Howard: He was sentenced to six years and eight months in prison just a few weeks ago by a Canadian judge for his role and as an affiliate of the NetWalker ransomware gang. He helped attacks on 17 0anadian organizations. The judge in sentencing him said he was “excellent” at what he did. In fact, he was so good that between 10 and 15 individuals hired him to teach them his hacking methods.

Brett: It would be a mistake to assume that there are not more ransomware affiliates in Canada and the U.S. and other countries. We tend to think that they are all based in Russia or eastern Europe, but may well not be the case. We certainly have no shortage of talent [in Canada]. We have no shortage of criminals and therefore we probably have no shortage of talented criminals.

Howard: You said at the top that ransomware gangs are increasingly going after large organizations, but that doesn’t mean that small and medium-sized companies aren’t being targeted. In reports that I’ve come across about companies named by ransomware gangs on their data breach websites a number of them in Canada are small and medium-sized companies. Do these companies in Canada not take seriously the fact that they can and will be targets?

Brett: First, the overwhelming majority of ransomware victims are still smaller businesses and they don’t make the headlines in the same way that attacks on Colonial Pipeline and other critical infrastructure and very large businesses do, but they are still very frequently victimized. And, yeah, I think they probably do take their security very seriously. It’s just very hard to. And sure your organization is secure when you have limited resources.

Howard: One way to choke off ransomware is to go after the infrastructure that supports gangs. Another way is to go after cryptocurrency exchanges where the gangs cash in on any cryptocurrency they’ve gained. But a third way is for governments to forbid organizations from paying ransoms. Is that a good strategy?

Brett: That would certainly be the most effective strategy. Ransomware exists simply because companies continue to pay. If no companies paid there’d be no more ransomware. It would cease to be a problem. That said, it’s very easy to say that companies shouldn’t pay when it isn’t your data that is actually on the line.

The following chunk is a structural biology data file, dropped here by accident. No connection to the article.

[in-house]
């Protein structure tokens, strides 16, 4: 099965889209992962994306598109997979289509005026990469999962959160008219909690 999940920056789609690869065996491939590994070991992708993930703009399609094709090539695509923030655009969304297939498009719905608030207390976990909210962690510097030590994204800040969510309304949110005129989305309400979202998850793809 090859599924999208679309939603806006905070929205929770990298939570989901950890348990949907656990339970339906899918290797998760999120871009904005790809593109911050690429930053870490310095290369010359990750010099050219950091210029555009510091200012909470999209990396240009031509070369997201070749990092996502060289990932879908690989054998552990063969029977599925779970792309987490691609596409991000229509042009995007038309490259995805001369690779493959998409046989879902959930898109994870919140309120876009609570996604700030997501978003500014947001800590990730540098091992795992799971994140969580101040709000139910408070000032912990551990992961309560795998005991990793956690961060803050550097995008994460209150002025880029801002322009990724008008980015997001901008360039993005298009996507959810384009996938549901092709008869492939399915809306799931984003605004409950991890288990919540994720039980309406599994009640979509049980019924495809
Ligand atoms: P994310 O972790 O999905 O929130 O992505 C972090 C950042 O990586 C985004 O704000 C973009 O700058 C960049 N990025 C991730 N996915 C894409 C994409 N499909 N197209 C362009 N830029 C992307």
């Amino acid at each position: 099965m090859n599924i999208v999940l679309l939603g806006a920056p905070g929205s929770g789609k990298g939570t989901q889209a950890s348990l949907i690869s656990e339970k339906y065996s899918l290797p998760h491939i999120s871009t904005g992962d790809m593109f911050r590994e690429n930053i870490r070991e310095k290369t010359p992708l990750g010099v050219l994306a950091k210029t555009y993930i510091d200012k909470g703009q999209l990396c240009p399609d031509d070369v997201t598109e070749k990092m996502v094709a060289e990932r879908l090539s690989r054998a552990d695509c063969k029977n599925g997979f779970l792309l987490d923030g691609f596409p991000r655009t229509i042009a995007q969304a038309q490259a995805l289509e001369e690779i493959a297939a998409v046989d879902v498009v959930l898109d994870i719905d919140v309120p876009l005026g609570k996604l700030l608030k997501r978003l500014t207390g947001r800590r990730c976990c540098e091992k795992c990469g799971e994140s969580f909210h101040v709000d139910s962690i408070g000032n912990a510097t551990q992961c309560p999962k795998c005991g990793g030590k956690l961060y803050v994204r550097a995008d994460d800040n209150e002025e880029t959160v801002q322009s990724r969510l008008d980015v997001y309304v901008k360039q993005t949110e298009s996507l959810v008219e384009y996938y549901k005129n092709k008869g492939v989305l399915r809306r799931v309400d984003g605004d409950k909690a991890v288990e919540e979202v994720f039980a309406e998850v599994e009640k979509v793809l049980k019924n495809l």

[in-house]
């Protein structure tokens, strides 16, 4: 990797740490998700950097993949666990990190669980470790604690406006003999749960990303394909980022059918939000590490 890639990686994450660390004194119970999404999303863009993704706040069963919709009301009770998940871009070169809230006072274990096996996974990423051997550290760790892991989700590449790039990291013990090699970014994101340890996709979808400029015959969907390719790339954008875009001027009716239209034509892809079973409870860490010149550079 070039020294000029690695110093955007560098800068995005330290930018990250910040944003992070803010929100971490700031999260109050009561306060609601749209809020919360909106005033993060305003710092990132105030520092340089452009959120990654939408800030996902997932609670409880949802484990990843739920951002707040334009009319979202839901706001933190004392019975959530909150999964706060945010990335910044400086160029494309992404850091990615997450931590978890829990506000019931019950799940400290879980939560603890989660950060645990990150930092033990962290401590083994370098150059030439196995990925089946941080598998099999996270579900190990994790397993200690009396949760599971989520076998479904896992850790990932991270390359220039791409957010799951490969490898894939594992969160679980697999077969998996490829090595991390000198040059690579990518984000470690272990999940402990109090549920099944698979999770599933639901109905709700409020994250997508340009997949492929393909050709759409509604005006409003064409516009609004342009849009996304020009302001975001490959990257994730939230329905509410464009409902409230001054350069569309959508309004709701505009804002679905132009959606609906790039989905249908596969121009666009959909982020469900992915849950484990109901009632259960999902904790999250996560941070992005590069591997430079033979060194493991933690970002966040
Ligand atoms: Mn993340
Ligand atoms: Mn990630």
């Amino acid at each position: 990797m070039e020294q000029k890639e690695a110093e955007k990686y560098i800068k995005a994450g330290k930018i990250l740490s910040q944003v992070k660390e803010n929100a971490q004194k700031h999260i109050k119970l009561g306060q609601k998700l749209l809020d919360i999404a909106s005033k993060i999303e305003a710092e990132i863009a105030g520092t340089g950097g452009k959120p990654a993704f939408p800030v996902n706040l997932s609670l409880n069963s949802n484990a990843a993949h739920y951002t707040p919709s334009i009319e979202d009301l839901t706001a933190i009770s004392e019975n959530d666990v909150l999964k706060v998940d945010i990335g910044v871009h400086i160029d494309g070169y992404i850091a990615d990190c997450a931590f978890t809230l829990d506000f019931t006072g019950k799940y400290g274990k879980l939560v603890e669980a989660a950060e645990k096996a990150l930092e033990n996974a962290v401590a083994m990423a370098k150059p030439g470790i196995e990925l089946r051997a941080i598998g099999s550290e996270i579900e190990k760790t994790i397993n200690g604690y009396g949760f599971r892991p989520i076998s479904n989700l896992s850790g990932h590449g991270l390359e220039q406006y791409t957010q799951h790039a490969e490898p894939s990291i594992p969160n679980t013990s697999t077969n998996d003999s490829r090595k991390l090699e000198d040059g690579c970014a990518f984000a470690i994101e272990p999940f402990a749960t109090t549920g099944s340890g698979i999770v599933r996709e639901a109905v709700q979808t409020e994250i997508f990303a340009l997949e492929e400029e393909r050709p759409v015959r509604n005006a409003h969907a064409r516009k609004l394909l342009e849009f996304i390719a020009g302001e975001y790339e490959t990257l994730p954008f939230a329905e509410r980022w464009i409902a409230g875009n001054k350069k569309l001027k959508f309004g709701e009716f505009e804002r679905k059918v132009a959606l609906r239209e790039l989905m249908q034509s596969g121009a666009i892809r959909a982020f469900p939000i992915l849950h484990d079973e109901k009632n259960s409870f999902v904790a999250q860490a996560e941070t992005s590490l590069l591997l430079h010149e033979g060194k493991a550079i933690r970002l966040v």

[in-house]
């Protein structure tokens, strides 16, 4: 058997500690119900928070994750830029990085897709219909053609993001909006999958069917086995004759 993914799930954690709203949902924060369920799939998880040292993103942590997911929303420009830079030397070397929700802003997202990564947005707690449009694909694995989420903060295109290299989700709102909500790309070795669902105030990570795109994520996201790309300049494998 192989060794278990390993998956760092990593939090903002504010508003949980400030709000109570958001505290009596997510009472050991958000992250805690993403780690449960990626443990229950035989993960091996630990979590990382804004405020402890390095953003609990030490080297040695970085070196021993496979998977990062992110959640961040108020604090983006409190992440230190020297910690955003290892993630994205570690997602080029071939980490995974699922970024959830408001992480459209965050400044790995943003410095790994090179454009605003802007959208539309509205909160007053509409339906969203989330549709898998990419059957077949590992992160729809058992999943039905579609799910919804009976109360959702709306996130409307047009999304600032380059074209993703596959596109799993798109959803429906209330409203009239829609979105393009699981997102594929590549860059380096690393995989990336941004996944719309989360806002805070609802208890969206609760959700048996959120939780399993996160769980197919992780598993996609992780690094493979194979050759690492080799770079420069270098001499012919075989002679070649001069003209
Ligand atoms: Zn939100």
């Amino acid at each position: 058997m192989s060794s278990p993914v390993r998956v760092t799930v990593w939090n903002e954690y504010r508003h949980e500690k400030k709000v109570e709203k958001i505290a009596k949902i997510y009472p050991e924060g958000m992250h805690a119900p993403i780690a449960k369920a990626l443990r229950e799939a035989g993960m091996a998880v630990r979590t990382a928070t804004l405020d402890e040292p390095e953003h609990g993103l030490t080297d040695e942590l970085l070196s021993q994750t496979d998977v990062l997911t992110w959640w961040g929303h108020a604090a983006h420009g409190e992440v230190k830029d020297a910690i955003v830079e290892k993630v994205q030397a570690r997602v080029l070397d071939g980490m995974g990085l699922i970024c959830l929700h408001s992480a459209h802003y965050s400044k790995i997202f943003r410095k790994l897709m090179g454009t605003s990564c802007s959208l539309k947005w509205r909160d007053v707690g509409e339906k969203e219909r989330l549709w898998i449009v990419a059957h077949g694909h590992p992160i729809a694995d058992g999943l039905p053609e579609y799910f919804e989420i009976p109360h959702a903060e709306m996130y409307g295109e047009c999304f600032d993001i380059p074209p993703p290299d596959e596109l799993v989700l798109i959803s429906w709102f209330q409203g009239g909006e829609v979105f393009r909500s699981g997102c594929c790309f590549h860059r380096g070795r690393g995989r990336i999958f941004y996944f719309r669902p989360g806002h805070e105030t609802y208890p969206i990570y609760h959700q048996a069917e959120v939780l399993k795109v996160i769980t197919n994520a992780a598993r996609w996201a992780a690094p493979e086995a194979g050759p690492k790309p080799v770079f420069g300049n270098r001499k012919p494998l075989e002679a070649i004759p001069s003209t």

Howard: What should governments be doing to fight ransomware? I mean there are Canadian, U.S. and U.K. government websites with lots of really good advice that IT departments can go to. And as we said before a number of governments around the world are co-operating more and sharing intelligence

Brett: There is no silver bullet to the ransomware problem. It is a matter of governments and law enforcement agencies doing a combination of measures to try and combat the problem that includes boosting the security of organizations at home, co-operating internationally with law enforcement agencies to take co-ordinated actions against the group, possibly legislating to make our public sectors more secure than they currently are and targeting cryptocurrency exchanges. It’s a matter of using a whole bunch of strategies to try and bring the problem under control.

Howard: When you talk to IT leaders or I T security leaders what do they tell you about the problems within their organizations in getting management and employees to take. ransomware seriously.

Brett: The answers they come back with seems to vary massively from organization to organization. In the case of public sector bodies, a lack of budget seems to be an ongoing issue and that is something that federal governments possibly need to look at ways of addressing.

Howard: So what are the top 3 or 5 things that IT and security leaders should be doing to lower the odds that their organization will be victimized by ransomware?

Brett: It’s really a matter of paying attention to the basics — the exact same things that the security industry has been banging on about for years: Using multifactor authentication everywhere it can be used; ensuring systems are patched in a timely manner; and something that maybe often isn’t discussed enough — knowing what your environment looks like and what is normal within it. If your server within your DMZ is initiating outgoing communications that may well be a sign that you have a problem. It’s a classic symptom of communication with a C2 server.

Howard: What’s your forecast for ransomware in the 12 months?

Brett: It depends in part whether governments maintain their current level of effort against the ransomware gangs. And it may also depend on how the situation with Russia and Ukraine plays out in the coming weeks.

Howard: Are you expecting an increase in ransomware attacks by Russian-based groups against the west as a result of the situation in Ukraine?

Brett: I’m not expecting it but I also wouldn’t be entirely surprised if it were to happen. We know that certain ransomware gangs have relationships with the Russian government. We’re not sure just how deep those relationships may run and what control the Russian government may have over the gangs. That is something we could potentially get an answer to. In the coming weeks.